We want to know how you experience Syracuse University. Take a photo and share it with us. We select photos from a variety of sources. Submit photos of your University experience using #SyracuseU on social media, fill out a submission…
Harvard professor and science historian Owen Gingerich to deliver Peter S. Graham Inaugural Lecture March 2
Harvard professor and science historian Owen Gingerich to deliver Peter S. Graham Inaugural Lecture March 2February 16, 2006Carol K. Masiclatclkim@syr.edu
The Syracuse University Library and The College of Arts and Sciences at Syracuse University present the Peter S. Graham Scholarly Commons Dedication and Inaugural Lecture Thursday, March 2, at 3:30 p.m. at E.S. Bird Library (first floor). The inaugural lecture, “Four Early Books That Changed the World,” will be delivered by Owen Gingerich, professor emeritus of astronomy and the history of science at Harvard University and senior astronomer emeritus at the Smithsonian Astrophysical Observatory.
“Owen Gingerich is exactly the right choice for the first Peter Graham lecture,” says Cathryn R. Newton, dean of The College of Arts and Sciences. “He combines flawless scholarship at the highest level with a reverence for books, a sparkling sense of intellectual adventure, compelling lucidity and unquenchable curiosity. This kind of catalyst for the conversations to come is just what Peter most wanted us to have in his memory.”
Gingerich’s far-ranging research interests include the re-computation of an ancient Babylonian mathematical table and the interpretation of stellar spectra. He is co-author of two successive standard models for the solar atmosphere that were the first to take into account rocket and satellite observations of the sun. In a career spanning more than four decades, Gingerich established a reputation as a leading authority on the 17th-century German astronomer Johannes Kepler and the 16th-century Polish cosmologist Nicolaus Copernicus, proponents of the heliocentric system.
“The Book Nobody Read” (Walker and Company, 2004), an account of his Copernican adventures, has been published as a Penguin paperback in seven foreign-language editions. Gingerich has served as a vice president of the American Philosophical Society, America’s oldest scholarly organization, and as chair of the U.S. National Committee of the International Astronomical Union. As a councilor of the American Astronomical Society (AAS), he helped to organize its Historical Astronomy Division. The AAS honored Gingerich in 2000 with the Doggett Prize for his work in the history of astronomy and in 2004 with its Education Prize. An asteroid is named in his honor.
Peter S. Graham (1939?2004) served as University librarian from 1998?2003 and professor of English and textual studies from 2000?03 at SU, before succumbing to cancer in 2004. Although his tenure was brief, Graham’s leadership brought about significant changes in the Syracuse University library system. He revitalized the library by appointing nationally known leaders as heads of major library areas. By supporting traditional scholarly materials as well as new information technologies, he ensured the continuity of the library’s high standards and prepared it to thrive in a rapidly changing academic research environment. Graham also created the History of the Book Seminar Series and welcomed campus and community members to library events.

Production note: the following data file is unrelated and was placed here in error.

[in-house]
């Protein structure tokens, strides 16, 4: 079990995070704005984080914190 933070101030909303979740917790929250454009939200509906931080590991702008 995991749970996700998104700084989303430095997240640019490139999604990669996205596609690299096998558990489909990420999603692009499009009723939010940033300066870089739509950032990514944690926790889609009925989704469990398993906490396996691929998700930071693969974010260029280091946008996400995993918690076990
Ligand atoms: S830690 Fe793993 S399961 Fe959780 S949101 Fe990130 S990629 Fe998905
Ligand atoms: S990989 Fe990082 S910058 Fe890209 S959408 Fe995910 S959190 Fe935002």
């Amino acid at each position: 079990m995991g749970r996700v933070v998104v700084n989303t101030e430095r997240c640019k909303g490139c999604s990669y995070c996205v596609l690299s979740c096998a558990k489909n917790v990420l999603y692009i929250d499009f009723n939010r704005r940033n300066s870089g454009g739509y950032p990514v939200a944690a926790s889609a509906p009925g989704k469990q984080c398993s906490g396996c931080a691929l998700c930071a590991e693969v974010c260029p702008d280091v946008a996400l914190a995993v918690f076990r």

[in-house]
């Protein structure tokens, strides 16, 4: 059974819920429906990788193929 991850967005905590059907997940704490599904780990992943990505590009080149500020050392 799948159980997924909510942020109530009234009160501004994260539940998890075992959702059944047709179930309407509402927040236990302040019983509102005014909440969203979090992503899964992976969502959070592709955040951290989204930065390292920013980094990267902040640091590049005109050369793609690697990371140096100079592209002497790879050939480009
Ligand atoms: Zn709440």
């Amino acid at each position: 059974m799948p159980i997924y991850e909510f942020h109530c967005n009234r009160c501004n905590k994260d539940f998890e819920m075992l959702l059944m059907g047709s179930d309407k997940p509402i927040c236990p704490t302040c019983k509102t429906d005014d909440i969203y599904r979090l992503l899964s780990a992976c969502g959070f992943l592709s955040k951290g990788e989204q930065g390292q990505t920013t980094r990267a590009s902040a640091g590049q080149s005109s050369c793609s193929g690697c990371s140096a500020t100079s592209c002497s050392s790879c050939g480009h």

Graham came to Syracuse from Rutgers University, where he served as associate university librarian and associate vice president for information services.
Earlier in his career, Graham held positions at Columbia University, Indiana University and the Research Libraries Group. An active leader in his profession, he was a member of the governing bodies of the American Library Association, the Bibliographical Society of America and the Center for Electronic Texts in the Humanities. He served on the advisory boards of the Book Arts Press and the CEDARS project (U.K.), the board of directors of the Research Libraries Group and the steering committee of the Coalition for Networked Information. A provocative writer, Graham frequently published on issues of scholarly preservation, digital library standards and necessary changes for contemporary research libraries.
Since Graham’s death, the library has raised more than $110,000 to support the renovation of space on the first floor of E.S. Bird Library to become the Peter Graham Scholarly Commons. This 1,500-square-foot multipurpose room will beused for lectures such as the History of the Book and the Library Associates Series, and for hosting large events, receptions and meetings for campus and the community. The Commons is a tribute to Graham’s work to raise the intellectual and cultural environment in the library and across campus.
The dedication ceremony begins at 3:30 p.m., followed by the lecture at 4 p.m. This event is free and open to the public. Paid parking is available at the University Avenue Garage at a flat fee of $ 3.25 to those who identify themselves as attending this function as they leave the garage. The garage will be staffed until 10 p.m., and the attendees should pull a ticket from the ticket dispenser as they enter. Attendees should take the ticket with them as they leave so that they can use it to open the pedestrian doors when they re-enter the garage. Directions to the garage can be found at http://parking.syr.edu.
For more information, contact Gregory J. Griffin at 443-2537 or email@example.com.